Of course none of that mattes when, after depositing the surviving Legion guys into summary punishments and saying some other goodbyes, the Waverider is rocked by a time-quake and our Legends are tossed out of the time-stream into some totally messed up version of reality that’s like an Escher fever-dream – skyscrapers twisted into fantastical shapes, dinosaurs roaming freely, and way too many different timeline styles all jumbled together! Captain Lance’s statement of, “Guys, I think we broke Time,” appears to be a massive understatement.

Season Two lacked a good deal of the main plot points from Season One, mainly Vandal Savage and the Hawk-peoples, but these can actually be considered strengths for this new Season. Instead we have the formation of the Legion of Doom, and honestly, the Doom-centric episodes of LOT are just some of the most adorable, bumbling arguing-amongst-yourselves villainy ever, and a sheer joy to watch. Picking up these new Legend character, Amaya and Nate, may have been a long shot, but the Hawk folk needed replacing. Amaya happens to be (or will be, whatever) the Grandmother of future Arrow heroine Mari McCabe also known as Vixen, which has already happened on the other show and is therefore canon, so Amaya struggles with the concept of proposed destiny holding her back from living her current life. As for Nate Heywood, he also has roots through his father and grandfather in the JSA, and a long comic book history of repeated use of the name Steel, both powered and not. Taken altogether, the newer parts of Legends of Tomorrow are mostly pluses, and far outweigh any comic book canon minuses. And the setup for Season Three of Legends of Tomorrow opens doors for all sorts of other well-known and lesser-known DC heroes, villains, and show cross-overs!

‘Cosplay Melee’ Premiere: Swing for the Fences!

Posted in Action, Anime, Cartoon, comedy, Comics, drama, Fantasy, Foreign, Historical, horror, Movies, Musical, Romance, Sci-Fi, suspense with tags , , , , , , , , , , on March 27, 2017 by aliciamovie

Cosplay_Melee_online

Reviewed by Alicia Glass

So the SyFy channel is taking another stab at the fandom with the mostest, the cosplayers! You know, those insane peoples who like to make their own, often movable, skit-able, even stage and screen-ready costumes, to bring their favorite fandoms to life! One can’t even say it’s a kids or younglings game anymore, in the premiere episode one of the contestants was over 40. This is a fandom that people of all ages, genders, colors and backgrounds love, and is generally acknowledged by true cosplayers as all-inclusive, meaning no-one should ever be excluded or discouraged from cosplaying, for really any reason. (The so-called Ambassadress of Cosplay, Yaya Han, got herself some disapproval after she claimed on the short-lived SyFy show Heroes of Cosplay that cosplaying isn’t necessarily for people with larger body types. And that was the nice way of re-wording what she said.)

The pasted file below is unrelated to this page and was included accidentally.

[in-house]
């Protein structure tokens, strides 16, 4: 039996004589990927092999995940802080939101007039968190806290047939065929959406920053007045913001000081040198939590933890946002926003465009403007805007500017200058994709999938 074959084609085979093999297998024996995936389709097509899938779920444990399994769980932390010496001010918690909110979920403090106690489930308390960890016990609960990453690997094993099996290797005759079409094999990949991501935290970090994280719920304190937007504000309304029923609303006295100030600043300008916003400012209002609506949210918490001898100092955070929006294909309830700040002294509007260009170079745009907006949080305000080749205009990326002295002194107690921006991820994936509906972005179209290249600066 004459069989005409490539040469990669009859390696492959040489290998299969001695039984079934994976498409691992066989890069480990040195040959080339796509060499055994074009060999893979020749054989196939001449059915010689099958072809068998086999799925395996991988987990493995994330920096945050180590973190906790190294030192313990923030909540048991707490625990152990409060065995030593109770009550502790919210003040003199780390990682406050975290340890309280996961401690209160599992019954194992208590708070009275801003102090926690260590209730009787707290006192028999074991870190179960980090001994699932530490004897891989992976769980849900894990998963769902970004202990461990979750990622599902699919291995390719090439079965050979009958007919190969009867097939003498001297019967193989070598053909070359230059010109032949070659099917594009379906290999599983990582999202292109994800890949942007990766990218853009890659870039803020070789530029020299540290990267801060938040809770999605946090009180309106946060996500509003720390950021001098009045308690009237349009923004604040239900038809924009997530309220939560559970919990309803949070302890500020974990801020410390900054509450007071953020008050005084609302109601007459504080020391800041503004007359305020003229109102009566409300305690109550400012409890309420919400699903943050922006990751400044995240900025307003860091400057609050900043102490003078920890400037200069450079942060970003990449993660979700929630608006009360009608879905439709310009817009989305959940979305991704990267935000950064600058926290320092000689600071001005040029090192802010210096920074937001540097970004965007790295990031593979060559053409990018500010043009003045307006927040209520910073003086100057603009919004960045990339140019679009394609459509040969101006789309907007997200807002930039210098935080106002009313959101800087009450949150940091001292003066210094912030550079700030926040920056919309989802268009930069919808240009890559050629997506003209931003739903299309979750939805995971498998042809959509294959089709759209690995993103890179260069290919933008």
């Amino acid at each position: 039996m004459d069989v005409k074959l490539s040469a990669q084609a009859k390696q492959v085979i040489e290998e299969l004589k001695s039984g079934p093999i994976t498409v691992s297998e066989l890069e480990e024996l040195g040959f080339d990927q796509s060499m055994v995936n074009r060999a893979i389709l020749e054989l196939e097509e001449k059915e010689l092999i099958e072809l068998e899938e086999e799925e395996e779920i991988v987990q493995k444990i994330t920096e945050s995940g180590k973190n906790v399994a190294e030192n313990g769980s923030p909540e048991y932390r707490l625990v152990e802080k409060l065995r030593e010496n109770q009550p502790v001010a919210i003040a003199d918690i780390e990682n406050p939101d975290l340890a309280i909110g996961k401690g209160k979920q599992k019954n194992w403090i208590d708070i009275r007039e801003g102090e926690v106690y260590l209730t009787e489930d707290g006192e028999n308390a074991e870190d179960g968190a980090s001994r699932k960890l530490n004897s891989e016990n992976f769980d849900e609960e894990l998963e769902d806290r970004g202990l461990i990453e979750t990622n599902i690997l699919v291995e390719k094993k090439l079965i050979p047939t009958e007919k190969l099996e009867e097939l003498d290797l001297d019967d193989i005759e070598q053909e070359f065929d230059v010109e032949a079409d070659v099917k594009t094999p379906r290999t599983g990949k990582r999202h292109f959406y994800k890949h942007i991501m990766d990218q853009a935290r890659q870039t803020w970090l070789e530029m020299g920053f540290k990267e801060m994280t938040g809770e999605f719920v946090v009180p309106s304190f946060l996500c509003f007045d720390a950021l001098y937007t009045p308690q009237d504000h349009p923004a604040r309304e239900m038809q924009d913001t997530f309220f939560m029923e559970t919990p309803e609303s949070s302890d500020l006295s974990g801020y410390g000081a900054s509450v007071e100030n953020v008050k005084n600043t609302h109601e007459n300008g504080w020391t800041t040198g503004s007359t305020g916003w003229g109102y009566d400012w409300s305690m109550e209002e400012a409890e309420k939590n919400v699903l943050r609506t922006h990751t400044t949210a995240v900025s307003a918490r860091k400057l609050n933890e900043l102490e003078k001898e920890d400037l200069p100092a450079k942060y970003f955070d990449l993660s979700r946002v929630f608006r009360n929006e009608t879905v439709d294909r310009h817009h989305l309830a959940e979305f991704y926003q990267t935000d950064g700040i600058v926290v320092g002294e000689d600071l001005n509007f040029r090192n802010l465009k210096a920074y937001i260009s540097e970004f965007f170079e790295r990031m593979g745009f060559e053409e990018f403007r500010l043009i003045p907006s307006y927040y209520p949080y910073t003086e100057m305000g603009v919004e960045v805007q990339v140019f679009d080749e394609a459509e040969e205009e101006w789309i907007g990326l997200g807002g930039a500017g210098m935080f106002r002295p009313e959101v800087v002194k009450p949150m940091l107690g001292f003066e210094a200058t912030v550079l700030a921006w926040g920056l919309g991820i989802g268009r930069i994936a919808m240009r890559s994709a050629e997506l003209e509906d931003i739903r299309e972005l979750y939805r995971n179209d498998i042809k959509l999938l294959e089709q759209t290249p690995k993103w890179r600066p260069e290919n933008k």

Cosplay is officially a full-fledged fandom these days, rather than any kind of hobby. And it would have to be, considering cosplay can now cost you would not believe how much money, often to make a single costume replication absolutely spot-on perfect, and yet still be able to wander around conventions wearing it the entire time, of course posing for multiple pictures too. Cosplayers rarely get paid (I wanted to say never but times are changing and cosplayers are being hired to advertise video games and such now), and the making of these fan-atical costumes require a ton of work, time, and energy. I think everyone should try it, but honestly not everyone can do a good Cosplay. If we’re gonna have a game show based around the ability to Cosplay, it had better be good, better, best, a passion, an obsession, a love that is almost scary. And that’s actually what this new show seems to be presenting, thank goodness.

We have a host who is also a judge, Yvette Nicole Brown, of Community fame and apparently a huge fangirl of all things geeky; LeeAnna Vamp, named as one of the “Best Comic-Con Cosplayers of All Time” and nerdy fashion model, fan-atic, and all-around jane of all things geekery; and Christian Beckman, builder, costume designer, creator, President of Quantum Creation FX, Inc., his creations have adorned movies like Tron: Legacy, Men In Black 3, and Ender’s Game, just to name a few. Basically, we have the “everyman, I love everything” Judge (Brown), the “make it pretty” Judge (Vamp), and the “make it work” Judge (Beckman); that totally works for me.

Four contestant cosplayers come in to the lab, very similar to the one they have for Face Off, they get given the theme for this contest, and then they go by rounds to get to this weeks winner. The pilot episode theme is Space Opera, and the opening challenge is to begin from the head down, with a helmet or headgear for your original character from whatever fandom you’ve chosen. On to our contestants!